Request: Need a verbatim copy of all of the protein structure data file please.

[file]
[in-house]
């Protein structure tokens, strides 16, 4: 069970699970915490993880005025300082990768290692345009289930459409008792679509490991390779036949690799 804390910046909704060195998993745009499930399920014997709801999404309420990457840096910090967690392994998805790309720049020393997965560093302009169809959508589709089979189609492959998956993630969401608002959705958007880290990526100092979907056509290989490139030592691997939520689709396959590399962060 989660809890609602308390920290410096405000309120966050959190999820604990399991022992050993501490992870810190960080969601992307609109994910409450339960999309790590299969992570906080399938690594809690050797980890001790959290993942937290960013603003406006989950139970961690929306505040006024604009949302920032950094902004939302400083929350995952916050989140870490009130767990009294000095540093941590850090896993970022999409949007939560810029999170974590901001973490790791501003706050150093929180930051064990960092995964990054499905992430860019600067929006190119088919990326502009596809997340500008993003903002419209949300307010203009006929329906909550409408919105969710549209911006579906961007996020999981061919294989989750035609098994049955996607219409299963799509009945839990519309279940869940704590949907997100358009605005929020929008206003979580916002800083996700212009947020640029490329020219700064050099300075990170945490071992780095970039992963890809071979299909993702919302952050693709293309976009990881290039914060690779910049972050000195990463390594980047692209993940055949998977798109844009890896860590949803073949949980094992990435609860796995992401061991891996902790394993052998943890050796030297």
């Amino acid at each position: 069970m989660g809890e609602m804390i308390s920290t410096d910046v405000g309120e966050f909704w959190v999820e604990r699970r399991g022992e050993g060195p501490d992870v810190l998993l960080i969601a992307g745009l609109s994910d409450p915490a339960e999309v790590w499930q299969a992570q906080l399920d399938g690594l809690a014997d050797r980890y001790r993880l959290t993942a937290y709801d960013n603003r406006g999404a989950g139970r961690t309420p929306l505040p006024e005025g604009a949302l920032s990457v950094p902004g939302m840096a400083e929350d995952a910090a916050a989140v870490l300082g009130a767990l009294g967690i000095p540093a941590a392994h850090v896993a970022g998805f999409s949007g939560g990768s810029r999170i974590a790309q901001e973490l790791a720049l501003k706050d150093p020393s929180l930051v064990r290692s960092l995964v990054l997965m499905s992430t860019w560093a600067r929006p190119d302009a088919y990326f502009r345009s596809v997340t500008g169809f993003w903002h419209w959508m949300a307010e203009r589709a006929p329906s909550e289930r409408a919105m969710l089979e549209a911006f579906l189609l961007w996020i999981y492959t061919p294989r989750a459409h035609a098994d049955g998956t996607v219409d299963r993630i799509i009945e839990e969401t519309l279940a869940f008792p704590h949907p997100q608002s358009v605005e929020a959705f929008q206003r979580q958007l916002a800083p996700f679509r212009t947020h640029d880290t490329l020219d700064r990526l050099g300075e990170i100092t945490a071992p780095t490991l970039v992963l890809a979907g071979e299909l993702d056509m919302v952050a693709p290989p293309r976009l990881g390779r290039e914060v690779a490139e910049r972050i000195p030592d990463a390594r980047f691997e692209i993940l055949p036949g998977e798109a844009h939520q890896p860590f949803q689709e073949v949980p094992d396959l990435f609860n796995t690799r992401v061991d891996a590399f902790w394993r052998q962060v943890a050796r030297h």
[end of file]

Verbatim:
[in-house]
């Protein structure tokens, strides 16, 4: 069970699970915490993880005025300082990768290692345009289930459409008792679509490991390779036949690799 804390910046909704060195998993745009499930399920014997709801999404309420990457840096910090967690392994998805790309720049020393997965560093302009169809959508589709089979189609492959998956993630969401608002959705958007880290990526100092979907056509290989490139030592691997939520689709396959590399962060 989660809890609602308390920290410096405000309120966050959190999820604990399991022992050993501490992870810190960080969601992307609109994910409450339960999309790590299969992570906080399938690594809690050797980890001790959290993942937290960013603003406006989950139970961690929306505040006024604009949302920032950094902004939302400083929350995952916050989140870490009130767990009294000095540093941590850090896993970022999409949007939560810029999170974590901001973490790791501003706050150093929180930051064990960092995964990054499905992430860019600067929006190119088919990326502009596809997340500008993003903002419209949300307010203009006929329906909550409408919105969710549209911006579906961007996020999981061919294989989750035609098994049955996607219409299963799509009945839990519309279940869940704590949907997100358009605005929020929008206003979580916002800083996700212009947020640029490329020219700064050099300075990170945490071992780095970039992963890809071979299909993702919302952050693709293309976009990881290039914060690779910049972050000195990463390594980047692209993940055949998977798109844009890896860590949803073949949980094992990435609860796995992401061991891996902790394993052998943890050796030297």
């Amino acid at each position: 069970m989660g809890e609602m804390i308390s920290t410096d910046v405000g309120e966050f909704w959190v999820e604990r699970r399991g022992e050993g060195p501490d992870v810190l998993l960080i969601a992307g745009l609109s994910d409450p915490a339960e999309v790590w499930q299969a992570q906080l399920d399938g690594l809690a014997d050797r980890y001790r993880l959290t993942a937290y709801d960013n603003r406006g999404a989950g139970r961690t309420p929306l505040p006024e005025g604009a949302l920032s990457v950094p902004g939302m840096a400083e929350d995952a910090a916050a989140v870490l300082g009130a767990l009294g967690i000095p540093a941590a392994h850090v896993a970022g998805f999409s949007g939560g990768s810029r999170i974590a790309q901001e973490l790791a720049l501003k706050d150093p020393s929180l930051v064990r290692s960092l995964v990054l997965m499905s992430t860019w560093a600067r929006p190119d302009a088919y990326f502009r345009s596809v997340t500008g169809f993003w903002h419209w959508m949300a307010e203009r589709a006929p329906s909550e289930r409408a919105m969710l089979e549209a911006f579906l189609l961007w996020i999981y492959t061919p294989r989750a459409h035609a098994d049955g998956t996607v219409d299963r993630i799509i009945e839990e969401t519309l279940a869940f008792p704590h949907p997100q608002s358009v605005e929020a959705f929008q206003r979580q958007l916002a800083p996700f679509r212009t947020h640029d880290t490329l020219d700064r990526l050099g300075e990170i100092t945490a071992p780095t490991l970039v992963l890809a979907g071979e299909l993702d056509m919302v952050a693709p290989p293309r976009l990881g390779r290039e914060v690779a490139e910049r972050i000195p030592d990463a390594r980047f691997e692209i993940l055949p036949g998977e798109a844009h939520q890896p860590f949803q689709e073949v949980p094992d396959l990435f609860n796995t690799r992401v061991d891996a590399f902790w394993r052998q962060v943890a050796r030297h």